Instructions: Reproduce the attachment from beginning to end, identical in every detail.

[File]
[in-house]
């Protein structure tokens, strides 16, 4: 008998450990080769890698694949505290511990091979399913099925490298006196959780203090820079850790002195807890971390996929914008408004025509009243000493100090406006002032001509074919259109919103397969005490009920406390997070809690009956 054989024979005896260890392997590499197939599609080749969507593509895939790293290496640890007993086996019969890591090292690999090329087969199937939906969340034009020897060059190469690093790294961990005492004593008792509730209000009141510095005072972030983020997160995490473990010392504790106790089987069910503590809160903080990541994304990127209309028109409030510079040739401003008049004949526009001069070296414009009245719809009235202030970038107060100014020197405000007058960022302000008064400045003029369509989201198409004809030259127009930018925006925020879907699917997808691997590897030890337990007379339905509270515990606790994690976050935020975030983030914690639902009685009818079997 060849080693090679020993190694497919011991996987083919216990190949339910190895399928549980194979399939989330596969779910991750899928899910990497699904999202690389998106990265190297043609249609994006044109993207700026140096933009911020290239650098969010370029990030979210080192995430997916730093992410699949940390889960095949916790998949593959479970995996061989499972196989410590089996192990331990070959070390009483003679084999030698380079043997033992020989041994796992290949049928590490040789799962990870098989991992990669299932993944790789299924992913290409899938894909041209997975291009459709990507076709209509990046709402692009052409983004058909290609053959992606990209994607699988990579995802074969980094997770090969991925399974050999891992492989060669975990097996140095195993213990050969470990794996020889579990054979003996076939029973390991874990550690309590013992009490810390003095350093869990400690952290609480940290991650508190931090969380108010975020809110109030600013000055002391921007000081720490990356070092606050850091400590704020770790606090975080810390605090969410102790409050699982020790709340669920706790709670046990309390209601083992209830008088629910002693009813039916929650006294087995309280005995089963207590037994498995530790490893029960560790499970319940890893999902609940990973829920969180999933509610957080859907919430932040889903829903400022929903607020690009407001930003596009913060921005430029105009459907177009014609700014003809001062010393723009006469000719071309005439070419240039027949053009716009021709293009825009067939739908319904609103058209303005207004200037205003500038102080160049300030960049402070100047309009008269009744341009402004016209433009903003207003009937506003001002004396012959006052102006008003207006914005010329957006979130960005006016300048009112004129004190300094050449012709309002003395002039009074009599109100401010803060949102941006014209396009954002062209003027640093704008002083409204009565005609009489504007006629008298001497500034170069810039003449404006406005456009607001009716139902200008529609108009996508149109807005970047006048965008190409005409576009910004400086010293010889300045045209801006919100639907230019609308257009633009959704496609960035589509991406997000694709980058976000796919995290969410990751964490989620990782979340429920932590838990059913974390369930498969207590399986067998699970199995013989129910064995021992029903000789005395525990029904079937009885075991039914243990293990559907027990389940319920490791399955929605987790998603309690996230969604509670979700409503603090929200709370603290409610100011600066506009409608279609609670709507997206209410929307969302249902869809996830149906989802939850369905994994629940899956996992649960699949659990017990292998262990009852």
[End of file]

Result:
[in-house]
């Protein structure tokens, strides 16, 4: 008998450990080769890698694949505290511990091979399913099925490298006196959780203090820079850790002195807890971390996929914008408004025509009243000493100090406006002032001509074919259109919103397969005490009920406390997070809690009956 054989024979005896260890392997590499197939599609080749969507593509895939790293290496640890007993086996019969890591090292690999090329087969199937939906969340034009020897060059190469690093790294961990005492004593008792509730209000009141510095005072972030983020997160995490473990010392504790106790089987069910503590809160903080990541994304990127209309028109409030510079040739401003008049004949526009001069070296414009009245719809009235202030970038107060100014020197405000007058960022302000008064400045003029369509989201198409004809030259127009930018925006925020879907699917997808691997590897030890337990007379339905509270515990606790994690976050935020975030983030914690639902009685009818079997 060849080693090679020993190694497919011991996987083919216990190949339910190895399928549980194979399939989330596969779910991750899928899910990497699904999202690389998106990265190297043609249609994006044109993207700026140096933009911020290239650098969010370029990030979210080192995430997916730093992410699949940390889960095949916790998949593959479970995996061989499972196989410590089996192990331990070959070390009483003679084999030698380079043997033992020989041994796992290949049928590490040789799962990870098989991992990669299932993944790789299924992913290409899938894909041209997975291009459709990507076709209509990046709402692009052409983004058909290609053959992606990209994607699988990579995802074969980094997770090969991925399974050999891992492989060669975990097996140095195993213990050969470990794996020889579990054979003996076939029973390991874990550690309590013992009490810390003095350093869990400690952290609480940290991650508190931090969380108010975020809110109030600013000055002391921007000081720490990356070092606050850091400590704020770790606090975080810390605090969410102790409050699982020790709340669920706790709670046990309390209601083992209830008088629910002693009813039916929650006294087995309280005995089963207590037994498995530790490893029960560790499970319940890893999902609940990973829920969180999933509610957080859907919430932040889903829903400022929903607020690009407001930003596009913060921005430029105009459907177009014609700014003809001062010393723009006469000719071309005439070419240039027949053009716009021709293009825009067939739908319904609103058209303005207004200037205003500038102080160049300030960049402070100047309009008269009744341009402004016209433009903003207003009937506003001002004396012959006052102006008003207006914005010329957006979130960005006016300048009112004129004190300094050449012709309002003395002039009074009599109100401010803060949102941006014209396009954002062209003027640093704008002083409204009565005609009489504007006629008298001497500034170069810039003449404006406005456009607001009716139902200008529609108009996508149109807005970047006048965008190409005409576009910004400086010293010889300045045209801006919100639907230019609308257009633009959704496609960035589509991406997000694709980058976000796919995290969410990751964490989620990782979340429920932590838990059913974390369930498969207590399986067998699970199995013989129910064995021992029903000789005395525990029904079937009885075991039914243990293990559907027990389940319920490791399955929605987790998603309690996230969604509670979700409503603090929200709370603290409610100011600066506009409608279609609670709507997206209410929307969302249902869809996830149906989802939850369905994994629940899956996992649960699949659990017990292998262990009852």